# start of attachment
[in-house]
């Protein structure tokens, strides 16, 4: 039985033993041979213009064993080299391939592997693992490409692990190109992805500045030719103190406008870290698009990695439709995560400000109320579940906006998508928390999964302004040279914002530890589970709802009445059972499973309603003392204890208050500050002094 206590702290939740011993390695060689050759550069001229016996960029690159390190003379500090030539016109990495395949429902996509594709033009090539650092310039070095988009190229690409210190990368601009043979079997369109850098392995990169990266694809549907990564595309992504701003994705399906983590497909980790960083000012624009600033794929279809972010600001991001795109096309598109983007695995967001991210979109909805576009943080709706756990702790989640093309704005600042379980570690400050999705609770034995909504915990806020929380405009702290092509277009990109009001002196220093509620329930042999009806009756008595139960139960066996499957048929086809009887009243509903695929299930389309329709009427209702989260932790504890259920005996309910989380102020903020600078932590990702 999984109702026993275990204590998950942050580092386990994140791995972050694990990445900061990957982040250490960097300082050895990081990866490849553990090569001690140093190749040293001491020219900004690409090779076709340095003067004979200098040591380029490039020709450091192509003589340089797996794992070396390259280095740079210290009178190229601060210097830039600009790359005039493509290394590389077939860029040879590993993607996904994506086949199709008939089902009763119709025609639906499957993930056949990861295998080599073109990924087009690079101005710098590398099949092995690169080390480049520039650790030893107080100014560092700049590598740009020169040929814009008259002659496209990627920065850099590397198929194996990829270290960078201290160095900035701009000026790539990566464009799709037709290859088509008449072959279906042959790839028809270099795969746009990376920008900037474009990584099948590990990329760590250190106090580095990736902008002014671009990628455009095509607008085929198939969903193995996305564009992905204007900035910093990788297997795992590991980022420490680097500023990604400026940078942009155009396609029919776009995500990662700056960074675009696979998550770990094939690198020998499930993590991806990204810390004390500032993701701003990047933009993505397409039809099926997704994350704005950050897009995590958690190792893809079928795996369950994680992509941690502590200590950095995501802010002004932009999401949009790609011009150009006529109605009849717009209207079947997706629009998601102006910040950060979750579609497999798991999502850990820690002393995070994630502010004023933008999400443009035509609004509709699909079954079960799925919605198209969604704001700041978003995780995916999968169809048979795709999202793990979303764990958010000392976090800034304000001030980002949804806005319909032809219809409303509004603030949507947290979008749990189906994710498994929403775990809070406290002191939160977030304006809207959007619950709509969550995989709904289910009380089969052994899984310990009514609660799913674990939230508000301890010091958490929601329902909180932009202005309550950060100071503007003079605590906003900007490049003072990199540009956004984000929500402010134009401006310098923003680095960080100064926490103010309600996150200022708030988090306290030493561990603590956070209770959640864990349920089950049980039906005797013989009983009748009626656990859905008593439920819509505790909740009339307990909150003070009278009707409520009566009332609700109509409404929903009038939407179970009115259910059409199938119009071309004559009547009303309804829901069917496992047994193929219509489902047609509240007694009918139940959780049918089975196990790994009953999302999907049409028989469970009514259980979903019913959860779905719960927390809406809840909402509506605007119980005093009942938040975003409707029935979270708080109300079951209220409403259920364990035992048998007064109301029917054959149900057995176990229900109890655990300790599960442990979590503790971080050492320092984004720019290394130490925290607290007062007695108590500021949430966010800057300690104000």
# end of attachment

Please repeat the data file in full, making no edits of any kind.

[in-house]
């Protein structure tokens, strides 16, 4: 039985033993041979213009064993080299391939592997693992490409692990190109992805500045030719103190406008870290698009990695439709995560400000109320579940906006998508928390999964302004040279914002530890589970709802009445059972499973309603003392204890208050500050002094 206590702290939740011993390695060689050759550069001229016996960029690159390190003379500090030539016109990495395949429902996509594709033009090539650092310039070095988009190229690409210190990368601009043979079997369109850098392995990169990266694809549907990564595309992504701003994705399906983590497909980790960083000012624009600033794929279809972010600001991001795109096309598109983007695995967001991210979109909805576009943080709706756990702790989640093309704005600042379980570690400050999705609770034995909504915990806020929380405009702290092509277009990109009001002196220093509620329930042999009806009756008595139960139960066996499957048929086809009887009243509903695929299930389309329709009427209702989260932790504890259920005996309910989380102020903020600078932590990702 999984109702026993275990204590998950942050580092386990994140791995972050694990990445900061990957982040250490960097300082050895990081990866490849553990090569001690140093190749040293001491020219900004690409090779076709340095003067004979200098040591380029490039020709450091192509003589340089797996794992070396390259280095740079210290009178190229601060210097830039600009790359005039493509290394590389077939860029040879590993993607996904994506086949199709008939089902009763119709025609639906499957993930056949990861295998080599073109990924087009690079101005710098590398099949092995690169080390480049520039650790030893107080100014560092700049590598740009020169040929814009008259002659496209990627920065850099590397198929194996990829270290960078201290160095900035701009000026790539990566464009799709037709290859088509008449072959279906042959790839028809270099795969746009990376920008900037474009990584099948590990990329760590250190106090580095990736902008002014671009990628455009095509607008085929198939969903193995996305564009992905204007900035910093990788297997795992590991980022420490680097500023990604400026940078942009155009396609029919776009995500990662700056960074675009696979998550770990094939690198020998499930993590991806990204810390004390500032993701701003990047933009993505397409039809099926997704994350704005950050897009995590958690190792893809079928795996369950994680992509941690502590200590950095995501802010002004932009999401949009790609011009150009006529109605009849717009209207079947997706629009998601102006910040950060979750579609497999798991999502850990820690002393995070994630502010004023933008999400443009035509609004509709699909079954079960799925919605198209969604704001700041978003995780995916999968169809048979795709999202793990979303764990958010000392976090800034304000001030980002949804806005319909032809219809409303509004603030949507947290979008749990189906994710498994929403775990809070406290002191939160977030304006809207959007619950709509969550995989709904289910009380089969052994899984310990009514609660799913674990939230508000301890010091958490929601329902909180932009202005309550950060100071503007003079605590906003900007490049003072990199540009956004984000929500402010134009401006310098923003680095960080100064926490103010309600996150200022708030988090306290030493561990603590956070209770959640864990349920089950049980039906005797013989009983009748009626656990859905008593439920819509505790909740009339307990909150003070009278009707409520009566009332609700109509409404929903009038939407179970009115259910059409199938119009071309004559009547009303309804829901069917496992047994193929219509489902047609509240007694009918139940959780049918089975196990790994009953999302999907049409028989469970009514259980979903019913959860779905719960927390809406809840909402509506605007119980005093009942938040975003409707029935979270708080109300079951209220409403259920364990035992048998007064109301029917054959149900057995176990229900109890655990300790599960442990979590503790971080050492320092984004720019290394130490925290607290007062007695108590500021949430966010800057300690104000």